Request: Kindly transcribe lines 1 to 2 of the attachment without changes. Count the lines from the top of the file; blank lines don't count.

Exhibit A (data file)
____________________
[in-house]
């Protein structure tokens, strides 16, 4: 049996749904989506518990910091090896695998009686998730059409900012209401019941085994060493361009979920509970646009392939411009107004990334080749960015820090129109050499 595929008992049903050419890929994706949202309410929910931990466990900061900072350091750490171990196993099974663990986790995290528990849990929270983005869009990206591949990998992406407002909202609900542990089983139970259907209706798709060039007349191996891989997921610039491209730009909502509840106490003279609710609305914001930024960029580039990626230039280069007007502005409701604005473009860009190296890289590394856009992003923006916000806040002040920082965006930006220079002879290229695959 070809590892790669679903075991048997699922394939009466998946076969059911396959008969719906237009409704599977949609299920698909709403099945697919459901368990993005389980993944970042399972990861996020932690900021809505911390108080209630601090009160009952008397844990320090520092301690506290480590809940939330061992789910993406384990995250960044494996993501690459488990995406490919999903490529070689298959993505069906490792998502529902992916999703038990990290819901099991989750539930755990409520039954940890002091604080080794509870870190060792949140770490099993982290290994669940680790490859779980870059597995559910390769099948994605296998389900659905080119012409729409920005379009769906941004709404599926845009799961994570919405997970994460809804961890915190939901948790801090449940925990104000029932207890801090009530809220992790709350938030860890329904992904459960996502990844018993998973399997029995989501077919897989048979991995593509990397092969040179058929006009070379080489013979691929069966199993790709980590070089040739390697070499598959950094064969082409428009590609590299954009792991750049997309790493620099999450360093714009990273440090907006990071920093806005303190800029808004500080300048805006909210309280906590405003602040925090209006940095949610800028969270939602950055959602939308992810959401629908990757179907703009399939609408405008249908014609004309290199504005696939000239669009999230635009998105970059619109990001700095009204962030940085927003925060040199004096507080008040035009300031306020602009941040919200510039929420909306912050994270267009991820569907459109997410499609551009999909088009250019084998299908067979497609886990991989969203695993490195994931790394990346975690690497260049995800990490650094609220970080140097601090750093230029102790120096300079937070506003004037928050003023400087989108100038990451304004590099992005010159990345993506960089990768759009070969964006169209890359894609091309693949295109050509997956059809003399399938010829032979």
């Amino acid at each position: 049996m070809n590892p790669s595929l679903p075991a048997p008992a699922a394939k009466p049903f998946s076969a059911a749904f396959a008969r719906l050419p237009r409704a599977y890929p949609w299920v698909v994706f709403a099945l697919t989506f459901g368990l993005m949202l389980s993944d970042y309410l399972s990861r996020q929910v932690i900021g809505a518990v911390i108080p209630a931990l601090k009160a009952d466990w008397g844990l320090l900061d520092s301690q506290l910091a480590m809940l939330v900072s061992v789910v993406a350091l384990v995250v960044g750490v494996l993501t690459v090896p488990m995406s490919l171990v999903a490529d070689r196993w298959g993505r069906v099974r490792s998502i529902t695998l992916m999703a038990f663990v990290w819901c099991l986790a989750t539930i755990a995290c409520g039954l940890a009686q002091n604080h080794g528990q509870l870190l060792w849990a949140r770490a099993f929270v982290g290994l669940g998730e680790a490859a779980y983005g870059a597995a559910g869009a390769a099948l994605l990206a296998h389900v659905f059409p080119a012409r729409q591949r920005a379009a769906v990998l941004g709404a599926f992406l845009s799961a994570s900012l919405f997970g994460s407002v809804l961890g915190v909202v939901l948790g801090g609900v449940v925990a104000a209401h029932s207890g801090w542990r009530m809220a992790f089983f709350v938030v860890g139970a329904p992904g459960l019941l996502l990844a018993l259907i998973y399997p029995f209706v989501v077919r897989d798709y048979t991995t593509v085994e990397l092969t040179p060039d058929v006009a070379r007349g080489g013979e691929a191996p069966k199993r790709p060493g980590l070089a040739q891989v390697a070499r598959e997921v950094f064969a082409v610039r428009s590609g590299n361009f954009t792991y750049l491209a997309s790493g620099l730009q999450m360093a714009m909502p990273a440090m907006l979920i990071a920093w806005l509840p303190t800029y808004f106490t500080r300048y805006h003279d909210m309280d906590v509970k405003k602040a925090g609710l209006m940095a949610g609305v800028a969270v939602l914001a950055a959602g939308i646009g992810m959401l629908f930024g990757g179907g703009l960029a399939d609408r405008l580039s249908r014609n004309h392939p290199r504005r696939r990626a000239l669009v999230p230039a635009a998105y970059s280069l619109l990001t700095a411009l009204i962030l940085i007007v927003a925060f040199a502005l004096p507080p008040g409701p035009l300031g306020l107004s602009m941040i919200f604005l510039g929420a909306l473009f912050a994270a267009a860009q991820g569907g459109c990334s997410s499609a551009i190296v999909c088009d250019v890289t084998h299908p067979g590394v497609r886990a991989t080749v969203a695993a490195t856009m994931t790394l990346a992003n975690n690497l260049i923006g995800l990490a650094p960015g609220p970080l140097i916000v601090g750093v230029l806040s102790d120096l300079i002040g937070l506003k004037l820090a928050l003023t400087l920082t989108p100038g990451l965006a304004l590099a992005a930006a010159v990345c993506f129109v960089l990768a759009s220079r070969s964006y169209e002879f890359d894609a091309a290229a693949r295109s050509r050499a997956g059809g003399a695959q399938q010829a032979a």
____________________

[in-house]
């Protein structure tokens, strides 16, 4: 049996749904989506518990910091090896695998009686998730059409900012209401019941085994060493361009979920509970646009392939411009107004990334080749960015820090129109050499 595929008992049903050419890929994706949202309410929910931990466990900061900072350091750490171990196993099974663990986790995290528990849990929270983005869009990206591949990998992406407002909202609900542990089983139970259907209706798709060039007349191996891989997921610039491209730009909502509840106490003279609710609305914001930024960029580039990626230039280069007007502005409701604005473009860009190296890289590394856009992003923006916000806040002040920082965006930006220079002879290229695959 070809590892790669679903075991048997699922394939009466998946076969059911396959008969719906237009409704599977949609299920698909709403099945697919459901368990993005389980993944970042399972990861996020932690900021809505911390108080209630601090009160009952008397844990320090520092301690506290480590809940939330061992789910993406384990995250960044494996993501690459488990995406490919999903490529070689298959993505069906490792998502529902992916999703038990990290819901099991989750539930755990409520039954940890002091604080080794509870870190060792949140770490099993982290290994669940680790490859779980870059597995559910390769099948994605296998389900659905080119012409729409920005379009769906941004709404599926845009799961994570919405997970994460809804961890915190939901948790801090449940925990104000029932207890801090009530809220992790709350938030860890329904992904459960996502990844018993998973399997029995989501077919897989048979991995593509990397092969040179058929006009070379080489013979691929069966199993790709980590070089040739390697070499598959950094064969082409428009590609590299954009792991750049997309790493620099999450360093714009990273440090907006990071920093806005303190800029808004500080300048805006909210309280906590405003602040925090209006940095949610800028969270939602950055959602939308992810959401629908990757179907703009399939609408405008249908014609004309290199504005696939000239669009999230635009998105970059619109990001700095009204962030940085927003925060040199004096507080008040035009300031306020602009941040919200510039929420909306912050994270267009991820569907459109997410499609551009999909088009250019084998299908067979497609886990991989969203695993490195994931790394990346975690690497260049995800990490650094609220970080140097601090750093230029102790120096300079937070506003004037928050003023400087989108100038990451304004590099992005010159990345993506960089990768759009070969964006169209890359894609091309693949295109050509997956059809003399399938010829032979």